Embracing Change

Updated: Apr 25

By Katarina Terzić Conrad, Ph.D.


“Progress is impossible without change, and those who cannot change their minds cannot change anything.” - George Bernard Shaw.

As I was preparing to run the Great Wall of China Marathon, I didn't know the terrain, the climate and the general race setting beforehand. I was a total newbie to racing, with only one official 5k race under my belt. However, I made up my mind before I went, that I would not worry about it, but that I would go with the flow. And what a flow it was!


The day of the race had a record breaking Spring temperature of 97 Fahrenheit. The course was grueling, in fact it was considered by many runners to be the hardest organized marathon on the planet.



t started with a three mile steep climb that lead to the Wall and its 2,807 uneven ancient stairs that led us back to a paved road, with its asphalt so hot it made us feel like we were trapped in a desert’s mirage. After a few miles, the path transitioned into a dirt, and then a pebble, road, leading us into the villages, then paved roads into the mountains, and back into the valleys again.


nd just when we thought that we could not get any further, there were more hills ahead, taking us away even farther from our final destination, the Great Wall with its remaining 2,807 stairs!



ut instead of complaining and resisting the things I had no control over, I embraced them. At each corner I looked to find something to be grateful for, such as the opportunity to travel and connect with my sister-in-law, a chance to run in a beautiful setting, amidst an ancient wonder - The Great Wall, the majestic mountains, the friendly runners, the smiling villagers, and the joyful water boys.



kept smiling the whole race, only because I decided that I would, regardless of the obstacles that day. I did not resist it, I embraced the uncertainty and saw it as a chance to create new experiences and learn new things about myself. A chance to widen my horizons and grow. And I did.



realized that I’m so much stronger than I gave myself credit for. I realized that our hearts will carry us further than our legs, and that being mentally prepared is as, if not more, important than being physically fit. Those are the lessons I could have probably heard from others, but I would not have learned them had I not experience them myself.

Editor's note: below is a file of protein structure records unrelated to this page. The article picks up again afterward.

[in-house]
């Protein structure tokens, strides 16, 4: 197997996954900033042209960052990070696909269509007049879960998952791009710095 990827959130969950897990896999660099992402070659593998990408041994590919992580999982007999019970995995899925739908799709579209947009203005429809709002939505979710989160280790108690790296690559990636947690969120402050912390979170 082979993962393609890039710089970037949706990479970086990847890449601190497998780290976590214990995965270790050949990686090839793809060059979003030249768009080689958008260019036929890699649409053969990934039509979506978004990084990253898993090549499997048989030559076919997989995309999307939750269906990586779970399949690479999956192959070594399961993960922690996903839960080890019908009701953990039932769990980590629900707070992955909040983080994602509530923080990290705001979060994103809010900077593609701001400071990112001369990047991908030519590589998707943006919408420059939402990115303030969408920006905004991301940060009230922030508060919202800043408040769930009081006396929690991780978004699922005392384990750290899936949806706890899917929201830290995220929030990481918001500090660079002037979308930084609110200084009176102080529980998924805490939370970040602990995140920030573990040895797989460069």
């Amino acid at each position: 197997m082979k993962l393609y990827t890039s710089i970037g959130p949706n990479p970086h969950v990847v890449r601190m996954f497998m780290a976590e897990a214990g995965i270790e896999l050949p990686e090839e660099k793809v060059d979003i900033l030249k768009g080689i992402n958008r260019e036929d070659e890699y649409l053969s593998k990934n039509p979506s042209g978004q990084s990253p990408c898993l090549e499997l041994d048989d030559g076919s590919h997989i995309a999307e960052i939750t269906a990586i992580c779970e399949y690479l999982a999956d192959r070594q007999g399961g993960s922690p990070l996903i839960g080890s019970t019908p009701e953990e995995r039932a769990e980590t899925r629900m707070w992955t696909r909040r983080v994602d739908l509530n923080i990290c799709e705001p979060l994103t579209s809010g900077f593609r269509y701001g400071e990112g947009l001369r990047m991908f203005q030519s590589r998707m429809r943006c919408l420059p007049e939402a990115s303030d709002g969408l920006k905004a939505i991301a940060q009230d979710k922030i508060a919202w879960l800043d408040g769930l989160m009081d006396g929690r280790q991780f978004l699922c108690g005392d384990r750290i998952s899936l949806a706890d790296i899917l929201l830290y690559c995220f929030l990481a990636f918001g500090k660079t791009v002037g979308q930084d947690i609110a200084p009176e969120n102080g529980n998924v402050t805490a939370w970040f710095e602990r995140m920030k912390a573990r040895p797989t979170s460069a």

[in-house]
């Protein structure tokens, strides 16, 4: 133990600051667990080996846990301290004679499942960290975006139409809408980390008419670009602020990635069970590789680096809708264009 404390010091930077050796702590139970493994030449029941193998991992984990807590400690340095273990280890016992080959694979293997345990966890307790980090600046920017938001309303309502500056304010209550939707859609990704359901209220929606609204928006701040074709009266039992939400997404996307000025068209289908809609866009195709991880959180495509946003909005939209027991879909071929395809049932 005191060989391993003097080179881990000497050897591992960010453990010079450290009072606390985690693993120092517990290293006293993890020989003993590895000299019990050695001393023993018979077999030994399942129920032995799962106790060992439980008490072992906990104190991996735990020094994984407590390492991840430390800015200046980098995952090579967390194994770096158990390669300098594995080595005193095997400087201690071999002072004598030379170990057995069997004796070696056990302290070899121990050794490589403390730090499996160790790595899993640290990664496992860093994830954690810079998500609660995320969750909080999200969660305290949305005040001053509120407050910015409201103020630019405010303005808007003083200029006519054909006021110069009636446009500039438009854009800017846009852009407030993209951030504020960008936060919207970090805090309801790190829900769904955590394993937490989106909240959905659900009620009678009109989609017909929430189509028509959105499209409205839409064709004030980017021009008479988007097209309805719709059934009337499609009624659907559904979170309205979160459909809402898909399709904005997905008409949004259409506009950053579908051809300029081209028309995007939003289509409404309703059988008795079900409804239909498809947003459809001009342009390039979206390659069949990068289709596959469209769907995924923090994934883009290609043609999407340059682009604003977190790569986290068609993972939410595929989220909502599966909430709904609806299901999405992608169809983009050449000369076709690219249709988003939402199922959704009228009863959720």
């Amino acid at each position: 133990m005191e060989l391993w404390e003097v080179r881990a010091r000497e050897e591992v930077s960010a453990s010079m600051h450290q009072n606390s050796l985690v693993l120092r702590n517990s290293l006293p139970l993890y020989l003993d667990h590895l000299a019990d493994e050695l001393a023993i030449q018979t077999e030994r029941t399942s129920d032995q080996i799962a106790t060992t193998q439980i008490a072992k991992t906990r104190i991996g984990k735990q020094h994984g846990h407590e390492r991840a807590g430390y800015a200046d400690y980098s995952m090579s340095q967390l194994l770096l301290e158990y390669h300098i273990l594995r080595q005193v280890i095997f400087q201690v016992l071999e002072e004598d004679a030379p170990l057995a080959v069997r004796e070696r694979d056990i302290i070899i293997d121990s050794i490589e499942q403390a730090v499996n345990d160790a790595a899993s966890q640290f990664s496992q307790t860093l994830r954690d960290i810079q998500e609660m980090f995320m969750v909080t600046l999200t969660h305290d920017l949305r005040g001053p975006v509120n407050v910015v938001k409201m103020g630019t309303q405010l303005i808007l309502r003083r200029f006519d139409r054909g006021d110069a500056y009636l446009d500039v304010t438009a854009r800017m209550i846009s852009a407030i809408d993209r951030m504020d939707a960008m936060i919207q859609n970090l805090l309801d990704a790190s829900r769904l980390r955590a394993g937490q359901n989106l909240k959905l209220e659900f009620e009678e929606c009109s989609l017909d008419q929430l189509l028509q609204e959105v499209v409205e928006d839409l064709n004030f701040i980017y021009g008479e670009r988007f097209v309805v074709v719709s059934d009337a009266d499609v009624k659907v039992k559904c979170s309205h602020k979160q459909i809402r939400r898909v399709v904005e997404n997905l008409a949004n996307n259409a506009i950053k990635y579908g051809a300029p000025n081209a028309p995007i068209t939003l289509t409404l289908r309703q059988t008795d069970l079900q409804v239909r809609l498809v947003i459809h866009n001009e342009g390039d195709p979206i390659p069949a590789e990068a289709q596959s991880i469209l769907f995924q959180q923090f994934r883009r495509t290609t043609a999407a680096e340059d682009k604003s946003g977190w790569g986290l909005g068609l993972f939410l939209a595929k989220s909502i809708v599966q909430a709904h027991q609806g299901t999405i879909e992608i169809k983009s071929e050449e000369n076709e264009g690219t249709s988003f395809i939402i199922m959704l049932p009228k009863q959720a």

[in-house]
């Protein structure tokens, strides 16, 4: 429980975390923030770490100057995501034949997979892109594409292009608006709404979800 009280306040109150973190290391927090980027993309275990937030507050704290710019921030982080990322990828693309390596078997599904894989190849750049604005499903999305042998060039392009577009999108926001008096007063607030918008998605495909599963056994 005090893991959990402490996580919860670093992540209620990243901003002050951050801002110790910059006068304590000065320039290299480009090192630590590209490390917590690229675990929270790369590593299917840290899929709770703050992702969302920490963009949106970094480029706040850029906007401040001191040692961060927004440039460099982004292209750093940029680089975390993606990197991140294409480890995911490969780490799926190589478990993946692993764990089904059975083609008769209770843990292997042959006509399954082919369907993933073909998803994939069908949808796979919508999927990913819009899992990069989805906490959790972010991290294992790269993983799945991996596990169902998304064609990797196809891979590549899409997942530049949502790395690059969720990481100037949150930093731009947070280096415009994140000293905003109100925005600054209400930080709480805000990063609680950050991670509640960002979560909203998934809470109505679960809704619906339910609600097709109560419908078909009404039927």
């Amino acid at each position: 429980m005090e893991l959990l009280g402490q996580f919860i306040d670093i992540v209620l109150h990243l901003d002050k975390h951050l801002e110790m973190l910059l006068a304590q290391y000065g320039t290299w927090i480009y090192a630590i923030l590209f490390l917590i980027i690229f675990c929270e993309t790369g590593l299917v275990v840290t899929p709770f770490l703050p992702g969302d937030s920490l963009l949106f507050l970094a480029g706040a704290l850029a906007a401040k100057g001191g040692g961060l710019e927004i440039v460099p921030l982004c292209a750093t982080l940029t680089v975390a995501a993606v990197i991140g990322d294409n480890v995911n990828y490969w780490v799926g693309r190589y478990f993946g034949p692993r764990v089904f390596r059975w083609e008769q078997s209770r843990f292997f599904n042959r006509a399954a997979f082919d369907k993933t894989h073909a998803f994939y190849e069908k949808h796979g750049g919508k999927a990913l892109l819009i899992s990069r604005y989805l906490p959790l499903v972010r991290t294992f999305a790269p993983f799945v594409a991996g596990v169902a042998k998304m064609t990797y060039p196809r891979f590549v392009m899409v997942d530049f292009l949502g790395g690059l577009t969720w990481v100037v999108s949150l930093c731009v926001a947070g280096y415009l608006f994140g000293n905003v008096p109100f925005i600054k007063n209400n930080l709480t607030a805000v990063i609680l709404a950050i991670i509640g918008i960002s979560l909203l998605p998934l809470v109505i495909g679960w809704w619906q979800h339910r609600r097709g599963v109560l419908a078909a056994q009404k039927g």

ost of our life's struggles come from resisting change, feeling uncertain, and worrying about the future. The more we resist, the unhappier we get.


We like predictability, certainty, and stability. After all, we love to be in control. Fortunately, life's journey is not a stagnant man-made lake where we are like it’s static water, fixed in our ways and our ideology, predicting every step without much turbulence.



ife journey is more like a river’s flow. And we are like the water. There are times when we pass through a quiet meadow, gently cradled in the river bed, effortlessly moving forward, enjoying the pace. And there are other times we are encountering rough terrain, large boulders, and steep falls that leave us feeling rushed, restless, and tossed around.



f we stop resisting and begin to embrace the ever changing terrain and the flow, we can adapt easier and we can begin to appreciate each phase of our journey as the learning opportunity, we can begin to find inner peace in the noisiest of places. and we can find beauty in the darkest of hours.


We ought to be more accepting of change and acknowledging that we live in an ever changing world, and we too are very dynamic beings that constantly change. Even our whole bodies (cells) are replaced every decade! So, why are we so resistant to change when we and the world around us are dynamic?


Let's embrace the change and see it necessary in our lives in order to grow and progress.

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